It’s difficult to select just one work from Rogers’s “Rhythms of Life” series. The project, consisting of some 51 huge stone sculptures (“geoglyphs”) across 16 countries and 7 continents, has been built over the past 16 years and is the most diffuse land art series in the world. Many of the works are visible to satellites—a Google Earth tour is available for free download on the artist’s website, a helpful resource for those of us unable to globetrot in real life. For three pieces located in China’s Gobi Desert, Rogers received the help of 1,000 Red Army soldiers who worked to create three separate stone geoglyphs—from a caveman, to a horseman, to his signature abstract sculpture and Rhythms of Life. According to Rogers, the pieces are meant to highlight the communities in the regions where they are built, while also speaking to the interconnectedness of all people.

Jason deCaires Taylor, Museo Atlantico

Nearest Major Population Center: 

Las Palmas de Gran Canaria, Spain (110 miles)

Sculpture and photography by Jason deCaires Taylor.


Undersea exhibitions are the forte of sculptor, naturalist, and photographer Taylor. The British artist has been submerging his work across the world since 2006, and his 40-ton, 16-foot Ocean Atlas (2014) is the largest underwater work ever created. Taylor’s pieces highlight the destruction and decay of coral reefs the world over, while also providing a place for the coral to grow and expand. His latest project continues his exploration of how damage is inflicted upon people and natural spaces. Currently submerged in the yet-to-be-completed Museo Atlantico (located at the bottom of the Atlantic near a Spanish island off the coast of West Africa) is The Raft of Lampedusa (2016), a work of pH-neutral concrete some 49 feet below the water’s surface. The piece depicts 13 refugees on a raft—their formal arrangement harkening back to the work of Géricault—and highlights how others sit passively by as thousands of refugees drown while making the passage to Europe each year.

Nancy Holt, Sun Tunnels

Nearest Major Population Center: 

Salt Lake City (109 miles away)

Nancy Holt, Sun Tunnels (1973-1976). Photos courtesy of Retis via Flickr.

A four-hour drive from Salt Lake City brings one to Sun Tunnels by Holt—a major land art pioneer. Sun Tunnels, one of the more significant if less heralded contributions to land art, is comprised of four cement tubes, measuring 18 feet long and 9 feet wide, arranged in an X formation. Holt drilled holes in the top of each pipe in the formation of constellations, such that one can step inside the tunnels to view the night sky in the light-polution free darkness of the American southwest. If you happen to be making a pilgrimage during the summer or winter solstice, the arrangement of the tunnels will frame the sun as it rises and sets, bathing the work in rich color. But for those of who cannot make the trip, the artist created a video of the piece in 1978—though seeing it on a computer screen does not do justice to the sublime beauty.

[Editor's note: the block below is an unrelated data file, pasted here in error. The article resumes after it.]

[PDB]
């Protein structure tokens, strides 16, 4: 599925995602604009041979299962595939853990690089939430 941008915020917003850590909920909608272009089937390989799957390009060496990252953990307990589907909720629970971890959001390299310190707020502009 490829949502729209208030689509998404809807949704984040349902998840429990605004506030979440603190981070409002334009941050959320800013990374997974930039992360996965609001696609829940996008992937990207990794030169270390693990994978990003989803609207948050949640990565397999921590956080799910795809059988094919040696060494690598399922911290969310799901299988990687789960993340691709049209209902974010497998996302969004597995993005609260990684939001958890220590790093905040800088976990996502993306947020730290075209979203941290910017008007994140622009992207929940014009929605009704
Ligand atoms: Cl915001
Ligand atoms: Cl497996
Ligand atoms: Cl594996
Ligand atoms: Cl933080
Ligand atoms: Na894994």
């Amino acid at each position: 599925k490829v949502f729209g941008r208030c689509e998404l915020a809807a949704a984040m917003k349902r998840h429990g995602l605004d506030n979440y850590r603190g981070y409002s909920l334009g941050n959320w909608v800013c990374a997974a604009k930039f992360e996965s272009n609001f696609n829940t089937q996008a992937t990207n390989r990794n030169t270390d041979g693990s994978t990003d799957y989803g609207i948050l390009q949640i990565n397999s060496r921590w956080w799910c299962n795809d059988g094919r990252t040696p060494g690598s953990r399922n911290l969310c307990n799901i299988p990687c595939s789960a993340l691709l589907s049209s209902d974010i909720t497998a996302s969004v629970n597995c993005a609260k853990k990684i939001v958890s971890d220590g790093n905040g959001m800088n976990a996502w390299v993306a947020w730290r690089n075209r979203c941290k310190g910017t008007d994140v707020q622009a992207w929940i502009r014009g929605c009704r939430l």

Michael Heizer, City

Nearest Major Population Center: 

Las Vegas (130 miles)

Michael Heizer, Double Negative, 1969. © Michael Heizer. Photo by Tom Vinetz, courtesy of the artist and Gagosian Gallery. 

Heizer is best known for Double Negative (1969), a piece that saw some 244,000 tons of rock moved to cut a pair of deep, rectangular slices into two opposites sides of a canyon. And though that piece was ambitious, Heizer’s City is on another scale. Under construction since 1972 and currently closed to the public, the work will be among the largest sculptures in history once finished (in 2015 the artist declared the piece “basically done” at an estimated cost of 17 million dollars). As the title suggests, it is comprised of a series of “complexes,” which can reach 80 feet in height. Given the scale and form, it has been described as “a kind of modern Chichen Itza” in the American desert. The work has also become political fodder, with Senator Harry Reid successfully pushing to have the land around it declared a natural monument. If he’s successful, it will be immune to the planned nuclear waste rail line running to Yucca Mountain that would have tarnished the landscape.

Isaac Kaplan 

Artsy Editorial